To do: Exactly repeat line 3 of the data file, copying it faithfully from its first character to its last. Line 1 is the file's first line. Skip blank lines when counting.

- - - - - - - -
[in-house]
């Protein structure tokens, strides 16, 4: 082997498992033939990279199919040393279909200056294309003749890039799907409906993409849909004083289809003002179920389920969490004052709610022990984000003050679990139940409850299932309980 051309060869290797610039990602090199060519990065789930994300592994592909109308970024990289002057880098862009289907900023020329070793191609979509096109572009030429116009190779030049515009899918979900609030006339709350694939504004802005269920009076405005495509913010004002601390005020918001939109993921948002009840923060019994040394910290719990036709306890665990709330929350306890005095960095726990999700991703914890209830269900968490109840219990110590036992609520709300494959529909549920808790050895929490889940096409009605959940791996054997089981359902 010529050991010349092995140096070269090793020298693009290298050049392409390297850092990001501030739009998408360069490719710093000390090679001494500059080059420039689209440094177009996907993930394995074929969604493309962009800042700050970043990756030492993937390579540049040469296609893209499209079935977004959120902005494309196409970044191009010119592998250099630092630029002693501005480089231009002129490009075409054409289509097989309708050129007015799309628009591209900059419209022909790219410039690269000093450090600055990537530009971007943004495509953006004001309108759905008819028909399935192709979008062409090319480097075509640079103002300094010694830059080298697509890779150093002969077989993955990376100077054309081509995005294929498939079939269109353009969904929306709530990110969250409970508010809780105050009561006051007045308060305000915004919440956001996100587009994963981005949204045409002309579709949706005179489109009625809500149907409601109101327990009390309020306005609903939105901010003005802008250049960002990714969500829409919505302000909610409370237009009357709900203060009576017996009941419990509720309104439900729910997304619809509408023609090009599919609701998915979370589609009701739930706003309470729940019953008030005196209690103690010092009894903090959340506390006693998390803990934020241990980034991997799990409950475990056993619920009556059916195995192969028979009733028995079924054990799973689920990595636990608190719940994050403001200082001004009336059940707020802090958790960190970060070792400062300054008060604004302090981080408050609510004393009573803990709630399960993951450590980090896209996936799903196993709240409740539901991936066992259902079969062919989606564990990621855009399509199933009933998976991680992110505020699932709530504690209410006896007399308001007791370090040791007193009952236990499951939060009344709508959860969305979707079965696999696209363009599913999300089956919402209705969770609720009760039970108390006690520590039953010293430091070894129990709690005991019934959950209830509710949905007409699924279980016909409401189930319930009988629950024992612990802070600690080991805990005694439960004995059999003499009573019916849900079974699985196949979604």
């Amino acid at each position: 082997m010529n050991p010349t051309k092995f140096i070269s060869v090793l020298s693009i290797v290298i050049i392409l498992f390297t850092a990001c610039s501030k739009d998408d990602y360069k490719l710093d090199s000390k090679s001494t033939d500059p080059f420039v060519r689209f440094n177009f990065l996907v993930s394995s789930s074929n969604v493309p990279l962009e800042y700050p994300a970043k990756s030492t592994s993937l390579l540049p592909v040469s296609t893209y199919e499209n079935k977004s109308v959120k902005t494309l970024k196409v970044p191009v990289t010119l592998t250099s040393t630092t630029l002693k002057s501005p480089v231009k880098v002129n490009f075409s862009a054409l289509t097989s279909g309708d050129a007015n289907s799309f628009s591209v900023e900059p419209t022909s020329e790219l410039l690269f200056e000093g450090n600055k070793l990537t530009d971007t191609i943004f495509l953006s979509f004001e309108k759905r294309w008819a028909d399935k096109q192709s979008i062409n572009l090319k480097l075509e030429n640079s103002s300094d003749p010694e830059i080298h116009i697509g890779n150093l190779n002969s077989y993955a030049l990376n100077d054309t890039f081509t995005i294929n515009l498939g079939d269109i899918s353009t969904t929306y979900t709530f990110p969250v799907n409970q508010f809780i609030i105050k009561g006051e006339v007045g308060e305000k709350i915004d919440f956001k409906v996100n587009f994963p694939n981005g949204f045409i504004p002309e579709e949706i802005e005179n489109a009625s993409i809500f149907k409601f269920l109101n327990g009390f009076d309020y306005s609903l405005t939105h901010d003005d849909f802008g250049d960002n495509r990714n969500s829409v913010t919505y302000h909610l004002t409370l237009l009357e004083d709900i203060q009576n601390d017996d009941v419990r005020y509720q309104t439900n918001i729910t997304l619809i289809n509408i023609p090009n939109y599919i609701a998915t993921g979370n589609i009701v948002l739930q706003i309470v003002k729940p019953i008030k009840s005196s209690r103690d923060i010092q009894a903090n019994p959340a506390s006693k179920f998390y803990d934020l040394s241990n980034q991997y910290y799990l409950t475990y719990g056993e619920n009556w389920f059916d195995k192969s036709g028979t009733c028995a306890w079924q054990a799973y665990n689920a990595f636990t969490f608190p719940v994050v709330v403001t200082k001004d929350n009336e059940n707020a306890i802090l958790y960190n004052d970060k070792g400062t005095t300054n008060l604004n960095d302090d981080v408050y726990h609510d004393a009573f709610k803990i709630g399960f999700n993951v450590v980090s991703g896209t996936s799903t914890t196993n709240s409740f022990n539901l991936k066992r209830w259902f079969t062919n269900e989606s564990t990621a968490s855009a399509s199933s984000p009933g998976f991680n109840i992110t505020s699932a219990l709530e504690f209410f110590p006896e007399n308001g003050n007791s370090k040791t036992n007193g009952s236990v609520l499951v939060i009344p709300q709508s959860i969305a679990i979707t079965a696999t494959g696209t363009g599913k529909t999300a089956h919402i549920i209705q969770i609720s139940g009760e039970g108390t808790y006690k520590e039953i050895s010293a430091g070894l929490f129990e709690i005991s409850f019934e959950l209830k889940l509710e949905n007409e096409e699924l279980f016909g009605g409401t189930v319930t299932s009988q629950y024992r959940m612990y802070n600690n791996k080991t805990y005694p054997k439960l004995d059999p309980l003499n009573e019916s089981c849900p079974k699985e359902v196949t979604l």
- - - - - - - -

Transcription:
């Amino acid at each position: 082997m010529n050991p010349t051309k092995f140096i070269s060869v090793l020298s693009i290797v290298i050049i392409l498992f390297t850092a990001c610039s501030k739009d998408d990602y360069k490719l710093d090199s000390k090679s001494t033939d500059p080059f420039v060519r689209f440094n177009f990065l996907v993930s394995s789930s074929n969604v493309p990279l962009e800042y700050p994300a970043k990756s030492t592994s993937l390579l540049p592909v040469s296609t893209y199919e499209n079935k977004s109308v959120k902005t494309l970024k196409v970044p191009v990289t010119l592998t250099s040393t630092t630029l002693k002057s501005p480089v231009k880098v002129n490009f075409s862009a054409l289509t097989s279909g309708d050129a007015n289907s799309f628009s591209v900023e900059p419209t022909s020329e790219l410039l690269f200056e000093g450090n600055k070793l990537t530009d971007t191609i943004f495509l953006s979509f004001e309108k759905r294309w008819a028909d399935k096109q192709s979008i062409n572009l090319k480097l075509e030429n640079s103002s300094d003749p010694e830059i080298h116009i697509g890779n150093l190779n002969s077989y993955a030049l990376n100077d054309t890039f081509t995005i294929n515009l498939g079939d269109i899918s353009t969904t929306y979900t709530f990110p969250v799907n409970q508010f809780i609030i105050k009561g006051e006339v007045g308060e305000k709350i915004d919440f956001k409906v996100n587009f994963p694939n981005g949204f045409i504004p002309e579709e949706i802005e005179n489109a009625s993409i809500f149907k409601f269920l109101n327990g009390f009076d309020y306005s609903l405005t939105h901010d003005d849909f802008g250049d960002n495509r990714n969500s829409v913010t919505y302000h909610l004002t409370l237009l009357e004083d709900i203060q009576n601390d017996d009941v419990r005020y509720q309104t439900n918001i729910t997304l619809i289809n509408i023609p090009n939109y599919i609701a998915t993921g979370n589609i009701v948002l739930q706003i309470v003002k729940p019953i008030k009840s005196s209690r103690d923060i010092q009894a903090n019994p959340a506390s006693k179920f998390y803990d934020l040394s241990n980034q991997y910290y799990l409950t475990y719990g056993e619920n009556w389920f059916d195995k192969s036709g028979t009733c028995a306890w079924q054990a799973y665990n689920a990595f636990t969490f608190p719940v994050v709330v403001t200082k001004d929350n009336e059940n707020a306890i802090l958790y960190n004052d970060k070792g400062t005095t300054n008060l604004n960095d302090d981080v408050y726990h609510d004393a009573f709610k803990i709630g399960f999700n993951v450590v980090s991703g896209t996936s799903t914890t196993n709240s409740f022990n539901l991936k066992r209830w259902f079969t062919n269900e989606s564990t990621a968490s855009a399509s199933s984000p009933g998976f991680n109840i992110t505020s699932a219990l709530e504690f209410f110590p006896e007399n308001g003050n007791s370090k040791t036992n007193g009952s236990v609520l499951v939060i009344p709300q709508s959860i969305a679990i979707t079965a696999t494959g696209t363009g599913k529909t999300a089956h919402i549920i209705q969770i609720s139940g009760e039970g108390t808790y006690k520590e039953i050895s010293a430091g070894l929490f129990e709690i005991s409850f019934e959950l209830k889940l509710e949905n007409e096409e699924l279980f016909g009605g409401t189930v319930t299932s009988q629950y024992r959940m612990y802070n600690n791996k080991t805990y005694p054997k439960l004995d059999p309980l003499n009573e019916s089981c849900p079974k699985e359902v196949t979604l």